Brooklyn-based MakerBot employs 600 people in the design, fabrication and sale of personal 3-D printers. If you’re in the mood for something smallish and plastic, odds are you can print it from one of their machines. Wandering the open, colorful headquarters office can be hypnotic. Cubicles are stacked with printed gadgets. In one room, which the company calls a “BotFarm,” rows and rows of printers on shelves turn out dolls, screws and all sorts of other stuff. The walls are stacked with enormous (printed) LEGO-style bricks.

The headquarters is minutes from the factory that churns out the printers, by design; the proximity of executives, engineers and factory floor is what caused MakerBot to build its plant in Brooklyn and not contract out to China. Here’s a tour of the headquarters — and a primer on how the printers work.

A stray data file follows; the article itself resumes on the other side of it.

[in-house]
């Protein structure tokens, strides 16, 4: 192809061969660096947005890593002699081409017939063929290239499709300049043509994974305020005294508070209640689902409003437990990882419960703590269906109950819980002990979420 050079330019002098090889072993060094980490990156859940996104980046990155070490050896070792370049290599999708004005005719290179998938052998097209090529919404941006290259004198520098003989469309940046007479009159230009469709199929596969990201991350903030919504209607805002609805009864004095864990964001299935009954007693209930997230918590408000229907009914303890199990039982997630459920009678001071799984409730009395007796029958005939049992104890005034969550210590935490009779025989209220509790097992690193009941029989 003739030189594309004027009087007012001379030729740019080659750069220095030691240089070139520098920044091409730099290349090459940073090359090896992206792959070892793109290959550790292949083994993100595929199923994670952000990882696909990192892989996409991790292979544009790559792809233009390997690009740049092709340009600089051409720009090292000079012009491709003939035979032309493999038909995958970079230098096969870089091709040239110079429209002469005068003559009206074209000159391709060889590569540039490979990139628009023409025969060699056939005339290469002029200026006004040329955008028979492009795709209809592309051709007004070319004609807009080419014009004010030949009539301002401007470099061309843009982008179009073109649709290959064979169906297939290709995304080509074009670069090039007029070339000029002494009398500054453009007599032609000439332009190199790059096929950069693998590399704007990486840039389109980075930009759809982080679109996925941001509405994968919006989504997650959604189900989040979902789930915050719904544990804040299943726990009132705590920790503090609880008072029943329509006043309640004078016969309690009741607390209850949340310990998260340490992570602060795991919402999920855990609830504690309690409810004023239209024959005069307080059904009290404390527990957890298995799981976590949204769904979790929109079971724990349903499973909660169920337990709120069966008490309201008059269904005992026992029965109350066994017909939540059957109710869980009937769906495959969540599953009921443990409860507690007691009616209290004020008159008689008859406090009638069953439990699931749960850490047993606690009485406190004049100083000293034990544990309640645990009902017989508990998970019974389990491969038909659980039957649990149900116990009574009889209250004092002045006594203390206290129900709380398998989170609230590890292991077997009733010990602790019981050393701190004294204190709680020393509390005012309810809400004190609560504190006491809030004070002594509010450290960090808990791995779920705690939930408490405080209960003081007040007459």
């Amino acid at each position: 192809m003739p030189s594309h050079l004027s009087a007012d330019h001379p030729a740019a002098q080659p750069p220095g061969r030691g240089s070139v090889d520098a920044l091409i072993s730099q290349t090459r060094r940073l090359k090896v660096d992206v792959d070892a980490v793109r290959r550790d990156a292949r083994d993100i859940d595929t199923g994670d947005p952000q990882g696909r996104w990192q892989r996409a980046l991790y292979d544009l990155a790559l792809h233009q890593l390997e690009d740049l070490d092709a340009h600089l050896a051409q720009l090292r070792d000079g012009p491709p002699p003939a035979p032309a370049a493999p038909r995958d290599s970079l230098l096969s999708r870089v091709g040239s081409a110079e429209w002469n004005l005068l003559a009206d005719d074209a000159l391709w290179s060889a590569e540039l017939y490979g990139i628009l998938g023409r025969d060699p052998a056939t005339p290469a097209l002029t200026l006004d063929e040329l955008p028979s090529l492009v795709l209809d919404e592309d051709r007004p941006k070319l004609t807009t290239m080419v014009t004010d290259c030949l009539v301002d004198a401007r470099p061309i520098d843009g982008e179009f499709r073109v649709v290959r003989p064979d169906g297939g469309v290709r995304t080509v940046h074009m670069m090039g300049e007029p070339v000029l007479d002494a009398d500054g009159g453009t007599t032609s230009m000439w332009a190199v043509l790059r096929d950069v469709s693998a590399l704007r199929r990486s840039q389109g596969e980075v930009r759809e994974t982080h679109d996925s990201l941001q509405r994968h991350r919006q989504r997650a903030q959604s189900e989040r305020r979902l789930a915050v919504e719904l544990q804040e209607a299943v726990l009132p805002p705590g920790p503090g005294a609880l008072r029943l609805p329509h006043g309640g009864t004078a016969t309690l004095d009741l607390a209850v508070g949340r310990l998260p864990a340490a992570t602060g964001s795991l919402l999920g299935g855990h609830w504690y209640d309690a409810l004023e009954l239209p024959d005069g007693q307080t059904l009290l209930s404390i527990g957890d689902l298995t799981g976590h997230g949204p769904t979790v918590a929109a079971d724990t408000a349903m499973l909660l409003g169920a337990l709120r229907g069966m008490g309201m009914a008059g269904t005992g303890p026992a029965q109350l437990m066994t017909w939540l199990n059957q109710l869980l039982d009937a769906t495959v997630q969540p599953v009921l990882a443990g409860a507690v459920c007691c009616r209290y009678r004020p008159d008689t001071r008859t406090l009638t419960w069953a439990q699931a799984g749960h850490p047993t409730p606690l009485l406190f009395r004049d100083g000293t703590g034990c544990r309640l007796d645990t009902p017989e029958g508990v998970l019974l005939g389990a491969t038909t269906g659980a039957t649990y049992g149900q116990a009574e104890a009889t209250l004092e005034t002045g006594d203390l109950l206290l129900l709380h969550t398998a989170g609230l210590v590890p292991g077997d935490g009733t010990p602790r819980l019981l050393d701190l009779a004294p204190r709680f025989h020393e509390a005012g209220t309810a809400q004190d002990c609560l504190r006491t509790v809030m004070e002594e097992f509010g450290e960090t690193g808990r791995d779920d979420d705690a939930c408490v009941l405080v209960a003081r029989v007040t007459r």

All photos are by Jennifer Altman for The Washington Post.

 


A model is being made in the MakerBot Innovation Center, also known as the “BotFarm,” in the MakerBot headquarters in Brooklyn.

The machine can print a wide variety of items, including roses…

…and hands.

Spools of filament attach to printers in the BotFarm…

…like so. Here, Lane Feuer, director of MakerBot Studio, feeds filament into the printers.

They are attached to the machines in the back.

The headquarters is laden with 3-d printed figurines…

…as well as the original prototypes for its printers, which came in kits that customers assembled themselves at home. Today’s models come from a factory in Brooklyn.

Other 3-d printed items displayed in the office include a model of the Capitol building…

…animal skulls…

…even dinosaurs.

Jenny Lawton, CEO of MakerBot at the headquarters.